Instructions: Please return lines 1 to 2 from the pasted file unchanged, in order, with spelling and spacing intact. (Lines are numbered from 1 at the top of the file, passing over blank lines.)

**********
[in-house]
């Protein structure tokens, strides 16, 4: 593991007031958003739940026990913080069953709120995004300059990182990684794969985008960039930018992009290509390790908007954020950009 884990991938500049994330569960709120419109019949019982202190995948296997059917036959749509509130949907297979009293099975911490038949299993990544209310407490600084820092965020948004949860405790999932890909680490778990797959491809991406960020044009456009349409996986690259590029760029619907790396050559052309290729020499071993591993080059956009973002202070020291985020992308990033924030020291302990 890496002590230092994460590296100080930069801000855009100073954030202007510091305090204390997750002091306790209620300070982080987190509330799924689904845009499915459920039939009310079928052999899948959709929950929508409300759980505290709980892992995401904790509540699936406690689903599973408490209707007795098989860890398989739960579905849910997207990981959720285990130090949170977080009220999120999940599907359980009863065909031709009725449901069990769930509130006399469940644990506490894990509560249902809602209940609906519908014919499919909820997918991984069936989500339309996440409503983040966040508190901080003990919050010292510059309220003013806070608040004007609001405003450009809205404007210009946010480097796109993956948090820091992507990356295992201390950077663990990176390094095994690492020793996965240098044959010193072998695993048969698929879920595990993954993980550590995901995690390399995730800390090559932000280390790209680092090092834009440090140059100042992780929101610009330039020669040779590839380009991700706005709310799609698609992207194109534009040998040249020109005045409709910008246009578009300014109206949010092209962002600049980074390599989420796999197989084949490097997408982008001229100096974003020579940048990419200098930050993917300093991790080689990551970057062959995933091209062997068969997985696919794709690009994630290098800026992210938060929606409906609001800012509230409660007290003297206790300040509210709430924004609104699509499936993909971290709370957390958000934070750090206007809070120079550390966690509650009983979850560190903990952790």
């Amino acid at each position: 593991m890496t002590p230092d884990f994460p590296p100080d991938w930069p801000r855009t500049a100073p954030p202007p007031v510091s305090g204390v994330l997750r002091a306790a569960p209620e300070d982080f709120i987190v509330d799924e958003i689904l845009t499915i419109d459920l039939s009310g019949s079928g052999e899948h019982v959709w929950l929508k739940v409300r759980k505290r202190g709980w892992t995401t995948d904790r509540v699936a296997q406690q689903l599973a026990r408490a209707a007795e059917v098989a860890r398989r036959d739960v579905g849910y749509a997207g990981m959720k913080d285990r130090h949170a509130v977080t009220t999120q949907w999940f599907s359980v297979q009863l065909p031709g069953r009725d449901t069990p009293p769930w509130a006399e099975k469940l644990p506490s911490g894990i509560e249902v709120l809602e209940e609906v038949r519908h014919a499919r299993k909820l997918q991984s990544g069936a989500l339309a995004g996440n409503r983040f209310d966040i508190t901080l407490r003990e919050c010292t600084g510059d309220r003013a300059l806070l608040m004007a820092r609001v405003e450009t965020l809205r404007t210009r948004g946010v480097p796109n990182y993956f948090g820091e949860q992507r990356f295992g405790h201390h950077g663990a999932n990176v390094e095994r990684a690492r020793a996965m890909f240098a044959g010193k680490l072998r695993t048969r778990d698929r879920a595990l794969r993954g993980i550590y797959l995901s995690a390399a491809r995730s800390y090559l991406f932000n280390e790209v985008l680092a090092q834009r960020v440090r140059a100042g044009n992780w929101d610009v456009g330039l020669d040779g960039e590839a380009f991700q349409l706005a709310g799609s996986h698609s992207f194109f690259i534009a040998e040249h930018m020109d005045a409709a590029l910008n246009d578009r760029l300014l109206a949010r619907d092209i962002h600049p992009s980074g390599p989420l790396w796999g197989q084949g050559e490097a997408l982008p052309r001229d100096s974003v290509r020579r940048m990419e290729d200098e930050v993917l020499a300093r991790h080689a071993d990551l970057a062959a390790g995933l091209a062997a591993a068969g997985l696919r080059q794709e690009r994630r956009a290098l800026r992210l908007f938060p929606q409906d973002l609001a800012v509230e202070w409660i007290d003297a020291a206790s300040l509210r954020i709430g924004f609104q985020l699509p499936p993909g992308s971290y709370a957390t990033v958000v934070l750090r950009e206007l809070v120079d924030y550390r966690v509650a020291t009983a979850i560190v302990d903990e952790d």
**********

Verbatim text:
[in-house]
């Protein structure tokens, strides 16, 4: 593991007031958003739940026990913080069953709120995004300059990182990684794969985008960039930018992009290509390790908007954020950009 884990991938500049994330569960709120419109019949019982202190995948296997059917036959749509509130949907297979009293099975911490038949299993990544209310407490600084820092965020948004949860405790999932890909680490778990797959491809991406960020044009456009349409996986690259590029760029619907790396050559052309290729020499071993591993080059956009973002202070020291985020992308990033924030020291302990 890496002590230092994460590296100080930069801000855009100073954030202007510091305090204390997750002091306790209620300070982080987190509330799924689904845009499915459920039939009310079928052999899948959709929950929508409300759980505290709980892992995401904790509540699936406690689903599973408490209707007795098989860890398989739960579905849910997207990981959720285990130090949170977080009220999120999940599907359980009863065909031709009725449901069990769930509130006399469940644990506490894990509560249902809602209940609906519908014919499919909820997918991984069936989500339309996440409503983040966040508190901080003990919050010292510059309220003013806070608040004007609001405003450009809205404007210009946010480097796109993956948090820091992507990356295992201390950077663990990176390094095994690492020793996965240098044959010193072998695993048969698929879920595990993954993980550590995901995690390399995730800390090559932000280390790209680092090092834009440090140059100042992780929101610009330039020669040779590839380009991700706005709310799609698609992207194109534009040998040249020109005045409709910008246009578009300014109206949010092209962002600049980074390599989420796999197989084949490097997408982008001229100096974003020579940048990419200098930050993917300093991790080689990551970057062959995933091209062997068969997985696919794709690009994630290098800026992210938060929606409906609001800012509230409660007290003297206790300040509210709430924004609104699509499936993909971290709370957390958000934070750090206007809070120079550390966690509650009983979850560190903990952790």